Short selling: what is it and how does it work?
What is short selling?
Short selling is a technique by which investors make a profit when a price drops. Short sellers borrow shares and then sell them. Later, they buy back the shares at a lower price (unless the price rises, of course) and return the shares to the lender. Their return is then the price difference between the shares they sold and the shares they bought back.
Short selling is actually a strange phenomenon: nothing in the real economy resembles it. If you buy a share, you can think of it like a product you buy in the supermarket. Just like the share, a bar of chocolate or a pineapple seems a good investment for you. But if you find something in the supermarket you really don't like – strawberry yoghurt, for example – you probably wouldn't be tempted to trample on all those pots. And you wouldn't try to convince all the other customers to stop buying strawberry yoghurt, either.
On the stock market, however, you can do better than just ignoring things you don't like. You can actively track down overvalued shares or companies you believe are in poor shape. If you go short on a share like this, you can make a profit if and when the price of the share falls. Short selling isn't just available for shares, but for bonds and trackers, too.
Is short selling (un)ethical?
Short selling is the subject of much debate. On the one hand, short sellers are sometimes abhorred as vultures that want companies to fail for their own benefit. On the other hand, short sellers believe that they're doing a useful job.
Many shares that have been pushed way high by small investors in recent months have had heavy short selling in common. These include GameStop, AMC Entertainment and other so-called Reddit shares. Some of the investors who pushed these shares sky high see themselves as being at war with the institutional and 'arrogant short sellers of Wall Street'.
With GameStop, among other things, a crazy group of small investors saw an opportunity to make money by setting a trap for the short-selling hedge funds. Reddit investors bought GameStop shares on a massive scale. And when the price of a share rises sharply, short sellers are helpless and have to capitulate. The shares that they've borrowed and sold must be bought back at a fixed point. This then pushes prices up even further. As a result, a group of small investors saw their profits multiply, while a few short sellers suffered billions in losses.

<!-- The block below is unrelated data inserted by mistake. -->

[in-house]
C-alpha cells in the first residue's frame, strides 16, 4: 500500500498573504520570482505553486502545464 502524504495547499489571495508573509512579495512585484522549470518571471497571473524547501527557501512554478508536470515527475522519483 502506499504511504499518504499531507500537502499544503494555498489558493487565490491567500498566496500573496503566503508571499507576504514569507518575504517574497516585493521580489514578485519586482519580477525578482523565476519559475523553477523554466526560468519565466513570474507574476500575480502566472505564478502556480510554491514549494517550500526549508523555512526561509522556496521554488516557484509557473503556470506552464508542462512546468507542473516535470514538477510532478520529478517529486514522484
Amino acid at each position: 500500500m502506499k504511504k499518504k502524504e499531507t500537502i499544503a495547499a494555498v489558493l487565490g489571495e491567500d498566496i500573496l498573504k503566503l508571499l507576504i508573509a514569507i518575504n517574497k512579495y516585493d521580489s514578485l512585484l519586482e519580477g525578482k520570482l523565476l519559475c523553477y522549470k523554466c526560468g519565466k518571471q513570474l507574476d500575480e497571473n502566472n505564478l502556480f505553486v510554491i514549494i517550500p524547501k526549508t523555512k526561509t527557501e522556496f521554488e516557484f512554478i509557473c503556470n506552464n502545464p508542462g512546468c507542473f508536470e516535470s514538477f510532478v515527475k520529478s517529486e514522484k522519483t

The story often sounds different from the short sellers' camp. They don't just see the financial markets as a garden where you must allow healthy plants to continue growing. They believe that plants that don't bear fruit or have wilted away can be pruned, or even pulled up. Short sellers often see themselves as critics and sceptics. They don't own the shares (and don't want to), but they do give a signal that a share may be overvalued or that all isn't rosy in the garden.
For example, the fall of Enron, Lehman Brothers and Wirecard was partly triggered each time by short sellers who discovered that there was something rotten in their accounts. From this point of view, short sellers help to put things right and uncover malpractice. If you invest in a share that's being heavily shorted, you should therefore do some extra research.
What are the risks of short selling?
Short selling is mainly the preserve of investors who are able and willing to take very high risks. The potential profit from short selling is limited: the value of a share can only go down to 0. But, in theory, the potential loss can be infinite if shares continue to rise and rise. Short sellers can't simply sit back and wait for the rest of the world to agree with them.
Any investor who took a short position in GameStop on 25 June 2020 at $4.46 could earn a maximum of $4.46 per share, less financing costs (to borrow a share, you pay a fee or interest to the lender). If the short seller maintained their position until 24 June 2021, by then they were in the red by over $200 for each share they shorted, plus the costs. If you catch a following wind, short sells can deliver a real windfall. But if it doesn't work out, the consequences can be catastrophic.
When can short selling be useful for an 'ordinary investor'?
You can also short a share or share index for very different reasons, such as protecting your investments against drops in price. Suppose you're expecting a market correction. Instead of selling your entire portfolio, you can create a buffer to cushion some of the impact. This can be done by investing in products that will benefit from a fall in the market. If there is a correction, the value of your portfolio will fall, but the value of the product with which you took out a short position will rise. The reverse also applies, of course: if the markets rise, your portfolio will rise, but your short position will be worth less.
A buffer can be created by buying a tracker that shorts a share index, for example. Some trackers also work with leverage. In the case of a 'double short', the tracker will generally rise by 2% in the event of a 1% fall. There are also many derivatives available to hedge a portfolio, such as put options, put warrants and turbo shorts. However, these products require in-depth knowledge and are only suitable for investors who want to take a very high risk, as you can lose your entire investment.
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